Now don’t get me wrong.  I think documentaries are wonderful.  They have great educational value and I’m glad they exist.  In fact, I would be thrilled to walk into the family room and find my children glued to the tv screen watching a documentary about Alaskan wildlife, or rainforests, or sandstorms in the Middle East, or African insects, or whatever.  Especially in place of the Hannah Montana or iCarly or Spongebob (please!! no more Spongebob!!) -type shows that they usually turn to.  And I would not be surprised at all to walk into my parents’ family room to find them watching a documentary on World War II or America’s National Parks or The Seven Wonders of the World or Earthquakes.  See?  I like documentaries!  They’re wonderful for children!  And old people! 

But here’s the problem.  In the last couple of months, Sarge and I have watched two other shows that I see as “old people” shows.  First there was the time we were flipping through the channels and stopped for several long moments paused on The Celtic Woman on PBS.  Now again…lovely show.  Lovely women with lovely voices.  And being primarily Irish myself, I value Celtic music and all that it embodies.  And yet….I am not quite prepared to watch The Celtic Woman on TV.   It’s for old people, right??

Another time, there was a show on PBS that was just comprised of a whole lot of violinists.  Like, orchestra violinists.  And there was one young man…I think it said he was 18 or something…that was outstanding on that violin.  It really was something to watch.  The orchestra would play something leading up to his solo, and then he would go to town on those strings and make some pretty remarkable sounds from his violin.  It was amazing.  Really.  But again, PBS airs it primarily for other violinists…and old people.  NOT for young and hip couples in their 30’s.

So back to my story…and on to the REALLY frightening part.  We finished watching the Alaskan wildlife channel at 10:00, and then…wait for it…we went to bed.  At 10.  Seriously…we really are old.  We barely had the teenager in bed at that point!  And yet, we were both ready for bed, practically falling asleep in our recliners.  Ug.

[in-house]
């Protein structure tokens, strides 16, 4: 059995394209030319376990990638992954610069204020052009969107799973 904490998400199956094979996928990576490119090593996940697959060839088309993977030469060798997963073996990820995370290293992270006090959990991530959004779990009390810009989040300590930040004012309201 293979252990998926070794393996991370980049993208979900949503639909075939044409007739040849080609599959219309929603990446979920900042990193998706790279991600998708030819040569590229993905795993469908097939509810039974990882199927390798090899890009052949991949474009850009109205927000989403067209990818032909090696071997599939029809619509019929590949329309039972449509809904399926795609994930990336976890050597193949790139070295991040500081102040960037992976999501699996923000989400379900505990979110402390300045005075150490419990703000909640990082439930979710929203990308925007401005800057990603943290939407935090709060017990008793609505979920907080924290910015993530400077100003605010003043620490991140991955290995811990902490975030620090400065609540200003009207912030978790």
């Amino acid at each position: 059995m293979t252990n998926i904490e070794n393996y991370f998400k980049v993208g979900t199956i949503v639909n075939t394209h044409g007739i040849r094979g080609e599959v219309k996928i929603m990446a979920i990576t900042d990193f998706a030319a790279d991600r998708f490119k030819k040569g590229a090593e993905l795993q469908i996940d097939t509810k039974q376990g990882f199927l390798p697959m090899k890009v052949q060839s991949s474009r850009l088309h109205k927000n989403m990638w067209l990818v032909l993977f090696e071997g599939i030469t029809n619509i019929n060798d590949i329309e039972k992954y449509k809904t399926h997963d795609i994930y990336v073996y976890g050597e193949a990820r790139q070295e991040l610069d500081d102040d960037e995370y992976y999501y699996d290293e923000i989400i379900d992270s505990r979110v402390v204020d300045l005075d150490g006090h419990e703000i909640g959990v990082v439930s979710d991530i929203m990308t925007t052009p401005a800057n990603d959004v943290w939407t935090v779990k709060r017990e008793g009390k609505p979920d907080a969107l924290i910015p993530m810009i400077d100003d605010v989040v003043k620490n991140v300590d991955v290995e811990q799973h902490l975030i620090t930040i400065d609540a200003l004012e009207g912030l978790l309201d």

Now again, I have a little bit of an excuse.  Since my sister passed away a month ago, I have been almost constantly exhausted.  I think it’s my body making me take time to grieve in a busy life.  And admittedly, in an already busy life, I have taken on more responsibility (happily so!) since she’s gone.  I am more active in the lives of her two little girls…caring for them on Wednesdays and helping my brother-in-law when I can.  And this means that my time at home is limited as well, so that when I am home, I am always cleaning or doing laundry or whatever.  It’s also been an incredibly busy few weeks, with a couple more busy weeks ahead.  I get that…I get it that I SHOULD be tired and that it’s okay.  But that doesn’t make me feel better when I climb into bed at 10:00 and fall immediately to sleep.  It just makes me feel, well, old. 

I just never want to be one of those women, you know?  Someone who loses herself in the caring for her children.  Someone who stops wearing makeup or stylish clothes that fit well and making herself look pretty because she just doesn’t have time, or because she’s exhausted.  I want to go out with my friends and stay out until 2am.  (or later!)  I want to travel the world and run from subway station to subway station in London without getting out of breath or complaining about my aching knees.  I want to be able to have a real conversation about my life without needing to talk about my children because there’s nothing left of me.  Especially since seeing the deaths of two people in my life in the last month, both who were under the age of 45, I want to live as much as I can. 

I know, I know.  Watching a documentary about Alaskan wildlife (or even the Celtic Woman!) and going to bed at 10 does not mean I can’t do all those things.  That doesn’t mean I can’t live life to the fullest.  I get that.  It just made me stop and think…wait a minute!  is this how I want to be spending my time?  What else can I be doing with my life right now?  That’s my point.  That’s all I mean.  I just don’t want to act old yet.  I’m still so young. 

So the moral of the story is….(and I mean this!!)  if you ever catch me watching old Laurence Welk reruns, you officially have permission to slap me.